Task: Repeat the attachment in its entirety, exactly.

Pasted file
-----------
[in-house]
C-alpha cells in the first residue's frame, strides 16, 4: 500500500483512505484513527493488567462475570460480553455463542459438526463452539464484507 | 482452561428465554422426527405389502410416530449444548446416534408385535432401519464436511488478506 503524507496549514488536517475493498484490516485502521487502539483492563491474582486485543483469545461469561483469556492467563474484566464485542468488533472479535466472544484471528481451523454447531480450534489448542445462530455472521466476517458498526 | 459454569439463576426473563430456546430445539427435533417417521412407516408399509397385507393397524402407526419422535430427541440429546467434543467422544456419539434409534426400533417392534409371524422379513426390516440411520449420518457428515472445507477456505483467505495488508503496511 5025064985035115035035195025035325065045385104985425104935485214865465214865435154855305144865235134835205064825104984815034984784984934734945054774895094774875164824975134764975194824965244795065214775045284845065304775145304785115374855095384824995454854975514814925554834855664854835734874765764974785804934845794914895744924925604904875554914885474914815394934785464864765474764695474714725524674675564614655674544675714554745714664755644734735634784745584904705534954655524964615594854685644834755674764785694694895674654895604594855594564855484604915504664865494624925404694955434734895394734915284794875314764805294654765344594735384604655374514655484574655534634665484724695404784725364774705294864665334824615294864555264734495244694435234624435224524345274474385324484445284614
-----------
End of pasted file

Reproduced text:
[in-house]
C-alpha cells in the first residue's frame, strides 16, 4: 500500500483512505484513527493488567462475570460480553455463542459438526463452539464484507 | 482452561428465554422426527405389502410416530449444548446416534408385535432401519464436511488478506 503524507496549514488536517475493498484490516485502521487502539483492563491474582486485543483469545461469561483469556492467563474484566464485542468488533472479535466472544484471528481451523454447531480450534489448542445462530455472521466476517458498526 | 459454569439463576426473563430456546430445539427435533417417521412407516408399509397385507393397524402407526419422535430427541440429546467434543467422544456419539434409534426400533417392534409371524422379513426390516440411520449420518457428515472445507477456505483467505495488508503496511 5025064985035115035035195025035325065045385104985425104935485214865465214865435154855305144865235134835205064825104984815034984784984934734945054774895094774875164824975134764975194824965244795065214775045284845065304775145304785115374855095384824995454854975514814925554834855664854835734874765764974785804934845794914895744924925604904875554914885474914815394934785464864765474764695474714725524674675564614655674544675714554745714664755644734735634784745584904705534954655524964615594854685644834755674764785694694895674654895604594855594564855484604915504664865494624925404694955434734895394734915284794875314764805294654765344594735384604655374514655484574655534634665484724695404784725364774705294864665334824615294864555264734495244694435234624435224524345274474385324484445284614